Son of a Gun

By Chris Cragin and Don Chaffer; Directed by Gabriel Barre

Van Hughes and Rebecca Hart in SON OF A GUN. Photo by Angela Dykshorn.

BOTTOM LINE: This spirited rock musical is rife with appealing musical numbers. Although it only touches lightly on the darker issues it tackles, it remains consistently engaging.

Firebone Theatre’s upbeat musical Son of a Gun tells the story of a family’s tragedies, turning such dark problems as alcoholism, cancer, and miscarriage into fodder for cheery rock numbers. The play opens with Cowboy Jesus (humorously played by Ryan Link) wondering what he should do about a father and son looking to duel. He wonders out loud what sort of family would want to duel one another and the story jumps backwards in time to the beginning. We are introduced to Winston Khrusty and the Appalachian Mourners, a touring family band in which three jovial brothers are led by the grumpy alcoholic dad Winston (Jimmie James) and their well-meaning mother (Lori Fischer, who shows off an impressive vocal range). The eldest son Danderhauler Agagmemnon Khrusty (Van Hughes) is tired of his dad’s tyrannical anger and wants out of the band (a desire he expresses through a rousingly angry rock number). However, when his smoker father is diagnosed with tongue cancer which will render him unable to sing, Danderhauler must take over the band to save his family. Along the way he meets and falls in love with Lucy Sunshine (Rebecca Hart), a cute and edgY rock singer who leads the tour's opening band.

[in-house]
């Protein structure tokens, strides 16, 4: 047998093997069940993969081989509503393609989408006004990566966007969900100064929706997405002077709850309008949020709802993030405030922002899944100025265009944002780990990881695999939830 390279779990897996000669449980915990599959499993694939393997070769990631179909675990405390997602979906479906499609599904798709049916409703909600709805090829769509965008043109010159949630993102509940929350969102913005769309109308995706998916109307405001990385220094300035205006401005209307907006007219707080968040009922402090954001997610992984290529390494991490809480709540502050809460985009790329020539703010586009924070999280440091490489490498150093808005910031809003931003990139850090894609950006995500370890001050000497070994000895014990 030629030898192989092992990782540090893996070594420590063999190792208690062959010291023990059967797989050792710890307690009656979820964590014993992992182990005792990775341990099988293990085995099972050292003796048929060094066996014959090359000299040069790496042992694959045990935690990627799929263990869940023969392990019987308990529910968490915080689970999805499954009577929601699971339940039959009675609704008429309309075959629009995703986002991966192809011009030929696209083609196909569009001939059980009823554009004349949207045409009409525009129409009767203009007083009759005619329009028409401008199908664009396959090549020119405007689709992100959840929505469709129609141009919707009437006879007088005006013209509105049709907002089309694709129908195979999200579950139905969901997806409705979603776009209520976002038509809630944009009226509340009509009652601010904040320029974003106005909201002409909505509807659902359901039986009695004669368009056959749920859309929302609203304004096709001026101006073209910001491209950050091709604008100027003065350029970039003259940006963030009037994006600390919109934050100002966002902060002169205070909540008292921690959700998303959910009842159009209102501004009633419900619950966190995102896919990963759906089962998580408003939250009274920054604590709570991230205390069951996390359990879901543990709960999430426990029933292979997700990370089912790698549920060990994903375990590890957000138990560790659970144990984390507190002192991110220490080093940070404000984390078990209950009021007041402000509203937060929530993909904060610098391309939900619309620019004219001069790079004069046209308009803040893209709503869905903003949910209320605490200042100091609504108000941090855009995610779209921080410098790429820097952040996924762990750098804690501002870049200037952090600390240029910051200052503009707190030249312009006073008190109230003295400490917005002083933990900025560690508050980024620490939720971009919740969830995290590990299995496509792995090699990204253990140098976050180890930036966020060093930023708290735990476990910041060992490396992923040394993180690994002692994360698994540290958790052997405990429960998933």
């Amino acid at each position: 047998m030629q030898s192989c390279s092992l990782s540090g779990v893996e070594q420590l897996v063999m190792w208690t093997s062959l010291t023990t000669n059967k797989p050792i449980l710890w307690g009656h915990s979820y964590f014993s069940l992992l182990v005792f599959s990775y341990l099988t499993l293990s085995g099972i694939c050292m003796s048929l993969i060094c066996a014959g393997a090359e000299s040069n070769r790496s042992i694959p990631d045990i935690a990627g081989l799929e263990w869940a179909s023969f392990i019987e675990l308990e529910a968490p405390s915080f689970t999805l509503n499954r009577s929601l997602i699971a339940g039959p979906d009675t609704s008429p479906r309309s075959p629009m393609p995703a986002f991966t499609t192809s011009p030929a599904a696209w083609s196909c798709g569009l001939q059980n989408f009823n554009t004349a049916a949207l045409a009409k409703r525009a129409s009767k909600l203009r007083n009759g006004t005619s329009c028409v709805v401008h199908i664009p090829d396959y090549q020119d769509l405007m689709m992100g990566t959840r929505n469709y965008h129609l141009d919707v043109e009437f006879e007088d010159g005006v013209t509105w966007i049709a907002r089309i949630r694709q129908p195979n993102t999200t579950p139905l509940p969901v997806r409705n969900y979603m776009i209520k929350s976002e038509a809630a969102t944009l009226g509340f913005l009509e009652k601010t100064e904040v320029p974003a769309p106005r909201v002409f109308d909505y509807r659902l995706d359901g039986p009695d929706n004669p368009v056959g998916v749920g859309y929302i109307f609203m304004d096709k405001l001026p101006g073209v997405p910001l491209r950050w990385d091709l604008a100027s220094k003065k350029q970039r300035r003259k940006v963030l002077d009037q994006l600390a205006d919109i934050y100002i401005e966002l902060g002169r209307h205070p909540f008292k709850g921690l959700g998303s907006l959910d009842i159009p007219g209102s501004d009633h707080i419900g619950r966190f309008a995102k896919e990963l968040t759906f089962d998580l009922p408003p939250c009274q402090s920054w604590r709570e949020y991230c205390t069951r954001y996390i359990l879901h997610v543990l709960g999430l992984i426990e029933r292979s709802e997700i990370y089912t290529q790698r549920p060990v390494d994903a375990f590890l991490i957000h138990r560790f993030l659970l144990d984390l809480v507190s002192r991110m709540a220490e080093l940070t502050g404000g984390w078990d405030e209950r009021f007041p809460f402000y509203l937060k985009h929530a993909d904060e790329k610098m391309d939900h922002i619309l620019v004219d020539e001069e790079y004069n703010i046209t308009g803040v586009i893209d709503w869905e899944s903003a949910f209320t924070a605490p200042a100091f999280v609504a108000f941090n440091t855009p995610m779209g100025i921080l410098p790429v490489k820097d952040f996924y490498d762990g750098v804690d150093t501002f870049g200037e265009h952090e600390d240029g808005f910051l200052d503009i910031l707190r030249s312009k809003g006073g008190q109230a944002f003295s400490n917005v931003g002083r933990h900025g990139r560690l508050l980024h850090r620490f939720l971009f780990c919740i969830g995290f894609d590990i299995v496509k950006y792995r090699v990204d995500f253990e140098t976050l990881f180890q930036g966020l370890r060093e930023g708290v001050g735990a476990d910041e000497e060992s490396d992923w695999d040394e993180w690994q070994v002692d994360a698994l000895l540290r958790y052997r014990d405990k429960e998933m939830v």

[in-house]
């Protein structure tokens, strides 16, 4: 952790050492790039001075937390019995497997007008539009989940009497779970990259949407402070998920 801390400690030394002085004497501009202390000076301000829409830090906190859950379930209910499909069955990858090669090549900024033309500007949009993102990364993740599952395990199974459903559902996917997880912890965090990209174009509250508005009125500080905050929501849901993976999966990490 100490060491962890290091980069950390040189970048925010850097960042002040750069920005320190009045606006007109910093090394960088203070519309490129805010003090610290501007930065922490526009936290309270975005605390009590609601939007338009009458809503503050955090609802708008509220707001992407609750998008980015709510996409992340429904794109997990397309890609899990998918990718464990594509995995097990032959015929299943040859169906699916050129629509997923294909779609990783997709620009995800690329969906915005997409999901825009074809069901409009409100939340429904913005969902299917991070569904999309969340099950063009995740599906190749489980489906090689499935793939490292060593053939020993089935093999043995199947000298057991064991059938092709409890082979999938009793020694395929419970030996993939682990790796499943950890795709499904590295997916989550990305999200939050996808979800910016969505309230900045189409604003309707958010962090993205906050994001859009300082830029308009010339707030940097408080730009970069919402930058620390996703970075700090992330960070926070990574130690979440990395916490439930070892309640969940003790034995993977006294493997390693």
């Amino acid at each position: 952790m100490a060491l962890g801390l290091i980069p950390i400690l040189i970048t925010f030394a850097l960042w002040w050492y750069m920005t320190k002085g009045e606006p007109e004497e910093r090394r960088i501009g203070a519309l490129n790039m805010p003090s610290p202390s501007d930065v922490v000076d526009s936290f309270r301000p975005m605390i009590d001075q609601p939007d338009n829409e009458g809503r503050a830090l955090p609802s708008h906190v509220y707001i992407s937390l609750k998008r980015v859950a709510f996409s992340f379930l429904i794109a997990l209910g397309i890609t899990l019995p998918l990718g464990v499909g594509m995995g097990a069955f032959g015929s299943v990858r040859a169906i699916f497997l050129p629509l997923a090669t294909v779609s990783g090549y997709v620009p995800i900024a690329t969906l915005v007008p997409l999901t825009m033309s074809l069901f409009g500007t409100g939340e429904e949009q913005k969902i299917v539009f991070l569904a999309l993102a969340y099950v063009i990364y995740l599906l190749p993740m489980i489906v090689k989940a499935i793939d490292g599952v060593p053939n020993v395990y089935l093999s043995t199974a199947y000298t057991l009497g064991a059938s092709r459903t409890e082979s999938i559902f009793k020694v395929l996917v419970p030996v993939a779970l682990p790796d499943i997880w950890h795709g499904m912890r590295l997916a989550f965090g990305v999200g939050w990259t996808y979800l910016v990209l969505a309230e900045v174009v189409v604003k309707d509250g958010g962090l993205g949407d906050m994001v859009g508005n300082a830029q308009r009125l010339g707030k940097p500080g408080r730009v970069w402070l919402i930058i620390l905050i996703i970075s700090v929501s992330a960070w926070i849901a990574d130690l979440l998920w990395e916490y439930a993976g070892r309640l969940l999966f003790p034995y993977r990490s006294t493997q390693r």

As tragedy after tragedy befalls Danderhauler we watch him slowly fall apart, until he holes himself up in the basement with popcorn and a Netflix account, not wanting to see the light of day. It will take an appearance from Cowboy Jesus himself, as well as his father, in order for him to find his way back to the stage.

Although the storyline for Son of a Gun is a bit silly at times and only touches the surface of the characters for the most part (as is often the case in musicals), the sheer enthusiasm and talent of the performers compensates for this. The performers show themselves to be adept at both acting and music, with all of the instruments played by the actors themselves.

Van Hughes is particularly engaging in his songs, as are Lori Fischer and Rebecca Hart. Hart infuses the character of Lucy with infectious warmth, charm, and energy, making her an appealing performer to watch. While this show explores the depths of its troubled characters's psyches only slightly, it nonetheless will appeal to music lovers who will find themselves clapping and toe tapping along with enthusiasm. Its sold out shows in are certainly a testament to this.

(Son of a Gun plays at The Beckett Theater at Theatre Row, 410 West 42nd Street, through November 18, 2012. Tickets are $19.25 and are available at or by calling 212.239.6200.)